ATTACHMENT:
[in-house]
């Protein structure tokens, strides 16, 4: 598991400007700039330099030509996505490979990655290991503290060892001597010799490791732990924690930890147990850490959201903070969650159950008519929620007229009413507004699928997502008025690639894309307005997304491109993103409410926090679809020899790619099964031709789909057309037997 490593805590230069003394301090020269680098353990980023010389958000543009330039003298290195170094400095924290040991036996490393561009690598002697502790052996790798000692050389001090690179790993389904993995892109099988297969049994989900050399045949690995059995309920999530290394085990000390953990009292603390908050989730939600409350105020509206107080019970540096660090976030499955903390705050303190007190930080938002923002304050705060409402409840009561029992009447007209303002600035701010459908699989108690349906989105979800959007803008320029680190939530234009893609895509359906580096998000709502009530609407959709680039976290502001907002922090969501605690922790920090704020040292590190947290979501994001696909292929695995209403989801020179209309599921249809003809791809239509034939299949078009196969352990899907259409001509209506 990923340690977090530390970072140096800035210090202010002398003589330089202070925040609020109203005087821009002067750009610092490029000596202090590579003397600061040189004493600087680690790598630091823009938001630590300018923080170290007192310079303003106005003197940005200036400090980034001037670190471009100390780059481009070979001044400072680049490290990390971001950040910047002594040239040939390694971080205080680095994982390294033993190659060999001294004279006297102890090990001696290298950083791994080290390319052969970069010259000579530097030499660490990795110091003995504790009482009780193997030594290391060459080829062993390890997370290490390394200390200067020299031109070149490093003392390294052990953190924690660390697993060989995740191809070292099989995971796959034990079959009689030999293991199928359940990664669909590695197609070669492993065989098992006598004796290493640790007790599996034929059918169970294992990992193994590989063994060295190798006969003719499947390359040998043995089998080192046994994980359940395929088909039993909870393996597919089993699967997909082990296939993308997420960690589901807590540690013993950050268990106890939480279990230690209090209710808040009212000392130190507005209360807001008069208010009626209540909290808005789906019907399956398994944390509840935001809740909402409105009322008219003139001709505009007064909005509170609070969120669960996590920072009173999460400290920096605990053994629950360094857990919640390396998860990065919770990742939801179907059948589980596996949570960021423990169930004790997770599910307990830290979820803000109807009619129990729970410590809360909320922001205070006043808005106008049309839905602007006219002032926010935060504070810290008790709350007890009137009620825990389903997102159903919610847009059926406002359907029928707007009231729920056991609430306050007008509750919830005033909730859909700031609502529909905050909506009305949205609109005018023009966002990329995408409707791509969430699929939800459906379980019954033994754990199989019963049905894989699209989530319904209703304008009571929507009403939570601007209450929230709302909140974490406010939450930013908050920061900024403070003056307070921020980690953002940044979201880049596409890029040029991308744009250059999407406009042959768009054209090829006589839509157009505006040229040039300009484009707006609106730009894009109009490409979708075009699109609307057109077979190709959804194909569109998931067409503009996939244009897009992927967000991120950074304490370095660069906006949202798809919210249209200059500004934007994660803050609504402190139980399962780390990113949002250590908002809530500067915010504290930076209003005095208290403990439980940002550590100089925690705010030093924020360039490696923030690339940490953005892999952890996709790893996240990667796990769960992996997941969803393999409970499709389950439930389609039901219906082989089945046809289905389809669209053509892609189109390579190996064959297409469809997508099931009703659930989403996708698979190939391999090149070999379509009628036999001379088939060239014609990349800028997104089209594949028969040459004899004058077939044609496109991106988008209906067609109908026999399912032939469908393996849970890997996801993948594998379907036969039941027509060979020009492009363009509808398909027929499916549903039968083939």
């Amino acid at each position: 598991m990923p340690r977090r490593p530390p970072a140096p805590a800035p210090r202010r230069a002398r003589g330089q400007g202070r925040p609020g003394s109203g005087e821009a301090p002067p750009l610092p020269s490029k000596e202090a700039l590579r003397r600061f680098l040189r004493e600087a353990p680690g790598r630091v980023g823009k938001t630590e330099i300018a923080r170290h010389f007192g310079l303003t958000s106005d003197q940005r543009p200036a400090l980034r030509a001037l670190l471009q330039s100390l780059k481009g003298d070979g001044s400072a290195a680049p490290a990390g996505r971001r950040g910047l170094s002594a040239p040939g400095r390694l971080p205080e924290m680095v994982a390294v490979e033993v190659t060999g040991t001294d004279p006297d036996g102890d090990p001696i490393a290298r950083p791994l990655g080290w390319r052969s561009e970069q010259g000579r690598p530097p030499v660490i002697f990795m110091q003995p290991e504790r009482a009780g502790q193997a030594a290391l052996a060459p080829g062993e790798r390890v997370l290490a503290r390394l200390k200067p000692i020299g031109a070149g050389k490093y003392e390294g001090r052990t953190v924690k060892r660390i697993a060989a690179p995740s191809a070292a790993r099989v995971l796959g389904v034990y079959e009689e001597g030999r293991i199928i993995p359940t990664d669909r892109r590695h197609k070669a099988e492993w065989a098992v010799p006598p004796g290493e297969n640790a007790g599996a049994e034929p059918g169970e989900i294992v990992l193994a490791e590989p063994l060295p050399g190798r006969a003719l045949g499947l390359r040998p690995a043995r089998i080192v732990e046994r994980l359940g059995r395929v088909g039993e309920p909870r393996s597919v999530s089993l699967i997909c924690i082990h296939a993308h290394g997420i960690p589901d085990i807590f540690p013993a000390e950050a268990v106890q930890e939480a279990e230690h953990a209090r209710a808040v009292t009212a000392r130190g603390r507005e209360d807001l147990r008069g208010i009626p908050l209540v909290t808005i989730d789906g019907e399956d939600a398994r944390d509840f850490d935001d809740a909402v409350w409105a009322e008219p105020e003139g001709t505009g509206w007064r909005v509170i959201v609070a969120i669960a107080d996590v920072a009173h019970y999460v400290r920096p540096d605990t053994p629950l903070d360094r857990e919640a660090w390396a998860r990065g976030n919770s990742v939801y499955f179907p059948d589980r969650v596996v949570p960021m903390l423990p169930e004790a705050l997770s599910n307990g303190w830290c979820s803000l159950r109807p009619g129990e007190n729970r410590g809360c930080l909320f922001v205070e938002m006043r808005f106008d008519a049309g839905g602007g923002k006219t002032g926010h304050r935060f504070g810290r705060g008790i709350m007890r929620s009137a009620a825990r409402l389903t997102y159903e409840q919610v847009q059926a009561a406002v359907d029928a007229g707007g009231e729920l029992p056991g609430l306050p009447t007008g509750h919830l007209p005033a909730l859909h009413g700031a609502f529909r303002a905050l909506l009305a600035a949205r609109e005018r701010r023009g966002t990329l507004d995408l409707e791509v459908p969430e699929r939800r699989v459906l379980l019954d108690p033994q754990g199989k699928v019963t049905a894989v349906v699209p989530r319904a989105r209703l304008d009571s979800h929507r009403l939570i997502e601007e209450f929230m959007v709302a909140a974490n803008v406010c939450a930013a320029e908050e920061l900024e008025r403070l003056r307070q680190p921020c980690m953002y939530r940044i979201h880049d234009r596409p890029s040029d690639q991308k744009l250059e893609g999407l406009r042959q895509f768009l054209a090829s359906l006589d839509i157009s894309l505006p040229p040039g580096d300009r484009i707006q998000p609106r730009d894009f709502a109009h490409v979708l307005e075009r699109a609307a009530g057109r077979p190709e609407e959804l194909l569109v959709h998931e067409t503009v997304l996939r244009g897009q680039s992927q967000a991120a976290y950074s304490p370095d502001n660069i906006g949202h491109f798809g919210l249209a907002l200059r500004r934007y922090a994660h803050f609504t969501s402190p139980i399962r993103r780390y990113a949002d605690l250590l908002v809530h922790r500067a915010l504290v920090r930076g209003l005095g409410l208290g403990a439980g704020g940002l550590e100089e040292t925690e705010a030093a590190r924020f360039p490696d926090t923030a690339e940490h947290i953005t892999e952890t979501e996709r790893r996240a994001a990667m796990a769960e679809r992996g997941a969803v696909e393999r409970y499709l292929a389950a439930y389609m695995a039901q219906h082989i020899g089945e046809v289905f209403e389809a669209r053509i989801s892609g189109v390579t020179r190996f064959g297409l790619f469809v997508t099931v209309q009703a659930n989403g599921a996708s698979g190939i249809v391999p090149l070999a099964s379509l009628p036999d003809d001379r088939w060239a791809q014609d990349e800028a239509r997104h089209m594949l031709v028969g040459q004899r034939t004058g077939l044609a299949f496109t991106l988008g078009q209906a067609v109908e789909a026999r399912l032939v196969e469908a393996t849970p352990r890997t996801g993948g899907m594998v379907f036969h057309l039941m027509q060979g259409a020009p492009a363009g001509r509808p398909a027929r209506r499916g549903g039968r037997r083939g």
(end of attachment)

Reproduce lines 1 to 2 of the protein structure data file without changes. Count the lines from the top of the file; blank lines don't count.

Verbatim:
[in-house]
């Protein structure tokens, strides 16, 4: 598991400007700039330099030509996505490979990655290991503290060892001597010799490791732990924690930890147990850490959201903070969650159950008519929620007229009413507004699928997502008025690639894309307005997304491109993103409410926090679809020899790619099964031709789909057309037997 490593805590230069003394301090020269680098353990980023010389958000543009330039003298290195170094400095924290040991036996490393561009690598002697502790052996790798000692050389001090690179790993389904993995892109099988297969049994989900050399045949690995059995309920999530290394085990000390953990009292603390908050989730939600409350105020509206107080019970540096660090976030499955903390705050303190007190930080938002923002304050705060409402409840009561029992009447007209303002600035701010459908699989108690349906989105979800959007803008320029680190939530234009893609895509359906580096998000709502009530609407959709680039976290502001907002922090969501605690922790920090704020040292590190947290979501994001696909292929695995209403989801020179209309599921249809003809791809239509034939299949078009196969352990899907259409001509209506 990923340690977090530390970072140096800035210090202010002398003589330089202070925040609020109203005087821009002067750009610092490029000596202090590579003397600061040189004493600087680690790598630091823009938001630590300018923080170290007192310079303003106005003197940005200036400090980034001037670190471009100390780059481009070979001044400072680049490290990390971001950040910047002594040239040939390694971080205080680095994982390294033993190659060999001294004279006297102890090990001696290298950083791994080290390319052969970069010259000579530097030499660490990795110091003995504790009482009780193997030594290391060459080829062993390890997370290490390394200390200067020299031109070149490093003392390294052990953190924690660390697993060989995740191809070292099989995971796959034990079959009689030999293991199928359940990664669909590695197609070669492993065989098992006598004796290493640790007790599996034929059918169970294992990992193994590989063994060295190798006969003719499947390359040998043995089998080192046994994980359940395929088909039993909870393996597919089993699967997909082990296939993308997420960690589901807590540690013993950050268990106890939480279990230690209090209710808040009212000392130190507005209360807001008069208010009626209540909290808005789906019907399956398994944390509840935001809740909402409105009322008219003139001709505009007064909005509170609070969120669960996590920072009173999460400290920096605990053994629950360094857990919640390396998860990065919770990742939801179907059948589980596996949570960021423990169930004790997770599910307990830290979820803000109807009619129990729970410590809360909320922001205070006043808005106008049309839905602007006219002032926010935060504070810290008790709350007890009137009620825990389903997102159903919610847009059926406002359907029928707007009231729920056991609430306050007008509750919830005033909730859909700031609502529909905050909506009305949205609109005018023009966002990329995408409707791509969430699929939800459906379980019954033994754990199989019963049905894989699209989530319904209703304008009571929507009403939570601007209450929230709302909140974490406010939450930013908050920061900024403070003056307070921020980690953002940044979201880049596409890029040029991308744009250059999407406009042959768009054209090829006589839509157009505006040229040039300009484009707006609106730009894009109009490409979708075009699109609307057109077979190709959804194909569109998931067409503009996939244009897009992927967000991120950074304490370095660069906006949202798809919210249209200059500004934007994660803050609504402190139980399962780390990113949002250590908002809530500067915010504290930076209003005095208290403990439980940002550590100089925690705010030093924020360039490696923030690339940490953005892999952890996709790893996240990667796990769960992996997941969803393999409970499709389950439930389609039901219906082989089945046809289905389809669209053509892609189109390579190996064959297409469809997508099931009703659930989403996708698979190939391999090149070999379509009628036999001379088939060239014609990349800028997104089209594949028969040459004899004058077939044609496109991106988008209906067609109908026999399912032939469908393996849970890997996801993948594998379907036969039941027509060979020009492009363009509808398909027929499916549903039968083939």